1882 $100 Gold Certificate Leads Currency Auction Past $10.6 Million

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An extraordinary hand-signed, triple signature 1882 $100 gold certificate, one of just two known examples, exceeded all expectations by fetching $750,000 at Heritage Auctions’ Long Beach Expo U.S. Currency Signature® Auction – Long Beach, contributing to a total of $10,682,198 for the event held on Oct. 5-7.

Part of a remarkable week of auctions at the Heritage Long Beach Expo, which saw the Harry W. Bass Jr. Core Collection Part I US Coins Signature® Auction reach $20,459,645, the Long Beach Expo U.S. Currency Signature® Auction – Long Beach achieved $10,682,198, while the second Long Beach Expo U.S. Coins Signature® Auction concluded at $17,875,326.

This collective success set a new record for any Long Beach Expo numismatic auction total, reaching a staggering $49,017,169.

The exceptional Fr. 1202 $100 1882 Gold Certificate PMG Very Fine 30 from The Allan J. Goldman Collection claimed the spotlight as one of the top lots, marking a significant moment in currency collecting history.

Only the first 9,000 of these certificates were hand-signed by Thomas C. Acton, making surviving examples exceptionally rare.

With the other known specimen residing in the National Numismatic Collection at the Smithsonian, this note stands out as a remarkable find, securing its place in any esteemed collection.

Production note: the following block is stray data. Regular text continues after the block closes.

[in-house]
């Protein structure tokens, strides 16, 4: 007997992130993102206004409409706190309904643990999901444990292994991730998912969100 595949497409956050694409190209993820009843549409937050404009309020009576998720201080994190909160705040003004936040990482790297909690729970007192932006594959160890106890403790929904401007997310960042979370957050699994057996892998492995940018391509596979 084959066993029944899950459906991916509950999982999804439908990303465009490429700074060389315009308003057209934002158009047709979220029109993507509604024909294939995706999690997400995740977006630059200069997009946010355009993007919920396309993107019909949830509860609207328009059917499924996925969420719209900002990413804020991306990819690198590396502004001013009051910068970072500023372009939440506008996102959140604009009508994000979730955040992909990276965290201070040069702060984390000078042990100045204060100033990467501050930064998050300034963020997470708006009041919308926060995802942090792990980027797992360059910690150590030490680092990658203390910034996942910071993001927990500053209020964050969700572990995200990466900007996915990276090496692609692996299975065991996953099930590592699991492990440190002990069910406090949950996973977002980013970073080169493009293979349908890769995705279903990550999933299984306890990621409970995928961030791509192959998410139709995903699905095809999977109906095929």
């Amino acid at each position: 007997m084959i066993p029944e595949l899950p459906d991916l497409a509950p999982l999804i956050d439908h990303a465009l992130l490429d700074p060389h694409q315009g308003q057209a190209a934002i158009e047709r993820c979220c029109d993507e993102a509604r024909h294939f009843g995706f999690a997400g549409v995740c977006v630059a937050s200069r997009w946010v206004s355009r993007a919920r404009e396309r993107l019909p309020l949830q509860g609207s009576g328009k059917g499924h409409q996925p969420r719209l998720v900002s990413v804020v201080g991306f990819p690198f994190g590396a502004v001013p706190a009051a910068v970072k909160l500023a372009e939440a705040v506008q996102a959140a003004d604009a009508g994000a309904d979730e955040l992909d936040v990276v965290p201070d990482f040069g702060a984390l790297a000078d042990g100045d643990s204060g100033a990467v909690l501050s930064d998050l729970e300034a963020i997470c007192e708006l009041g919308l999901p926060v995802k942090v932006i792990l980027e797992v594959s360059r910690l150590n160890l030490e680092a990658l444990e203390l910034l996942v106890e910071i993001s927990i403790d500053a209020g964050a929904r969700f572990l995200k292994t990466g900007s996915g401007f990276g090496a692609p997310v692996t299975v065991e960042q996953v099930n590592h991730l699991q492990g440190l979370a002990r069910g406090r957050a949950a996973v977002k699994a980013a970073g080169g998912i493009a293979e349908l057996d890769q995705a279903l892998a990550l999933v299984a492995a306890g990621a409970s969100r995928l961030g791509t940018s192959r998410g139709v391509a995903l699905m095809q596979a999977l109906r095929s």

Another highlight was the Fr. 2230-E $10,000 1928 Federal Reserve Note, PMG Choice About Unc 58, which soared to an impressive $504,000, exceeding its pre-auction estimate by $104,000.

This note, one of just 10 known for the type, holds the distinction of being the sole finest-graded 1928 $10,000 Federal Reserve Note available outside museum collections.

Equally noteworthy was the Fr. 2231-B $10,000 1934 Federal Reserve Note, PCGS Banknote Choice Unc 64, which fetched $312,000, more than doubling its pre-auction estimate.

This historic banknote, once part of the famed $1 million display at Binion’s Horseshoe Casino in Las Vegas, remains a prized possession for collectors, with its unique serial number B00003059A adding to its allure.

Among the rare finds was the Fr. 1203 $100 1882 Gold Certificate PMG Choice Fine 15, which sold for $300,000.

Featuring the signatures of Blanch Bruce and A.U. Wyman, this note is one of just three known examples, making it a highly coveted item for collectors of historic currency.

Rounding out the high-denomination prizes was the Fr. 2220-F $5,000 1928 Federal Reserve Note, PMG Choice Very Fine 35, which fetched $216,000 after a surge of bids.

With just 19 serial numbers recorded for the 1928 Series, compared to 109 for the 1934 Series, this note stands as a rare and valuable piece of currency history.

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